Finding a few scattered carbon compounds and carbon/nitrogen compounds doesn't necessarily indicate that they were formed by life, nor that they were a critical component of the formation of life here on Earth.

There seems to be a lot of evidence to support that prokaryotes were the first life on Earth.  However, some of the hardiest organisms on Earth are also the prokaryotes, and it doesn't mean that they didn't come from elsewhere, or perhaps substantial parts of them which then managed to reconstitute here. CliffordK, Wed, 23rd Oct 2013

Researchers wanted to determine if amino acids embedded in comets could survive an impact with the Earth, so they fired a 'snowball' laced with them at very high velocity into a target. They found that the amino acids readily linked up to form peptides with considerably more than three components. If you (or anyone) wishes I shall try to locate the relevant paper. Ophiolite, Wed, 23rd Oct 2013

We are all star dust..

EVERYTHING, has come from somewhere. Why does it matter if amino acids came on an asteroid, it makes no difference to the reason life began.

Amino acids could quite happily have formed on this planet, all the building blocks were there and the chemical reactions would take a little bit of time, but follow a trend, CO2 > HCN > CH3OH > CH7OH and onwards. I would say though some teachings out there are advocating the building blocks of life starting before boundaries (such as cell walls) were formed, this i find highly unlikely as in order to form a boundary, all you really need is a collection of molecules with a hydrophilic and hydrophobic end, and this will allow them to clump up with a 'dry' interior against the wet exterior. (even simple hydrocarbons can do this)

The big question remains though, WHY do the natural chemical reactions WANT to happen, WHY do the chemicals do what they do during cell division.. the 'what reactions occur' is no longer really important, its the driving force behind it we need to discover.. why does every living thing try to produce ATP at all costs? or is it doing something else really important that it NEEDS to do.. chemical reactions within a ball of organic stuff should not NEED to do things, such as create an identical ball of organic stuff for the same things to happen. We can play with the reactions and show that we could (given the right environment and nutrients etc) get it so that there is more stuff that the organic ball of stuff can hold so it has to split (thinking oil fragmentation in water) but then what makes the reactions NEED to climb towards the sun so that it can do so, WHY would it actively put effort into getting more stuff than it can contain so it splits? When does it go from accidental to intentional. SimpleEngineer, Tue, 29th Oct 2013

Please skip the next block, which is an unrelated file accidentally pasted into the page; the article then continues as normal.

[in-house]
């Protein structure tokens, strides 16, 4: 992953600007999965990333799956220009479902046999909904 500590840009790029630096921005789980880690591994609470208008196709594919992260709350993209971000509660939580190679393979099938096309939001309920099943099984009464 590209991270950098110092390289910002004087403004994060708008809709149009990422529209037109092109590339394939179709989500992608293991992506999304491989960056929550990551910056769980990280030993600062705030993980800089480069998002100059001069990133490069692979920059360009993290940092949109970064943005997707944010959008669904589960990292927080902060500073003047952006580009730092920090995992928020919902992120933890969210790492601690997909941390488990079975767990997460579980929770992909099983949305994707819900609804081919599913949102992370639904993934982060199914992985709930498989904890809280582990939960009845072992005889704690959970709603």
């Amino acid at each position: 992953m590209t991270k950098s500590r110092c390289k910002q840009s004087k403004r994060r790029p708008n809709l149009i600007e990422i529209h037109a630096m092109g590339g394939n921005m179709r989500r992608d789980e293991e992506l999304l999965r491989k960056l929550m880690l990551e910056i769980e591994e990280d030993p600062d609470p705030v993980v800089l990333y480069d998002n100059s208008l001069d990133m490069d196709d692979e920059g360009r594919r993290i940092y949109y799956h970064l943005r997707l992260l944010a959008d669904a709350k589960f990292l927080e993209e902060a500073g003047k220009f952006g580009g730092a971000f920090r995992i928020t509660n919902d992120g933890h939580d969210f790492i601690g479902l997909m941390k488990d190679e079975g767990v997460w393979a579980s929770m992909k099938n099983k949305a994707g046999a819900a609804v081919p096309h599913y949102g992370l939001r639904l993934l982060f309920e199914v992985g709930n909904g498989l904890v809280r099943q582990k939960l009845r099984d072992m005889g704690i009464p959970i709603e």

If you have a liposome, is it already selectively permeable, or what would also be required? Can it trap things? Or does it depend on what's already inside it? cheryl j, Thu, 7th Nov 2013

The more we understand HOW, the further WHY recedes from significance.

If we start from an anthropic point of view, we are looking down the wrong end of the telescope: as sentient humans we set a lot of store by intentional outcome and assume that everything we or other sentient animals do, is done for a purpose. But if you consider purpose to be an emergent quality of a complex system that has a concept of sequence and time, you can see that it isn't an essential input into a simple system like a single chemical reaction.

Now consider a two-stage reaction A + B -> C and C + D -> E, with a counter-reaction A + D -> F. To get to E we need to introduce "purpose", "delayed gratification", or an "F inhibitor". The evolutionary model suggests that the "F inhibitor" is the most likely HOW, and eliminates the need for a WHY.

It's a lot more complicated than "goddidit", but a heck of a lot more plausible if you start with  budget of  14,000,000,000 years, infinite resources, and no specified outcome - i.e. the right end of the telesope.

It's all summarised in the Irish advice to navigators. "So you're wanting to get to Cork? Well, sir, if I was you I wouldn't start from Dublin." alancalverd, Thu, 7th Nov 2013

The how is getting Found, but the start is always a WHY..

A Why leads to a How..

My big why is, why do these reactions want to gather energy and reagents TO occur. Living things have sought out materials to create new ones of them.. if it is all chemical reactions, the current How doesn't answer that question. We all know how babies are made.. But why does every living thing have a natural urge to procreate? If we can find out.. maybe we could do something about world population.

(quick thought, is this what chemical castration does?) SimpleEngineer, Thu, 7th Nov 2013

No, it's a how. If you mix A and B and the product C has lower energy or more entropy, you will eventually end up with C.

Why do living things procreate? Because if they didn't, the species would have died out, so what we are left with is just those species that do procreate.

The way to reduce world population is to make it economically worthwhile not to reproduce. I have an urge to stay in bed but an economic need to go to work, so each day I make an informed conscious choice. If I could buy a "work pill", I'd probably do so. So if it's economically sensible not to have babies, and you can buy a pill that prevents pregnancy, you have a Western society.  alancalverd, Thu, 7th Nov 2013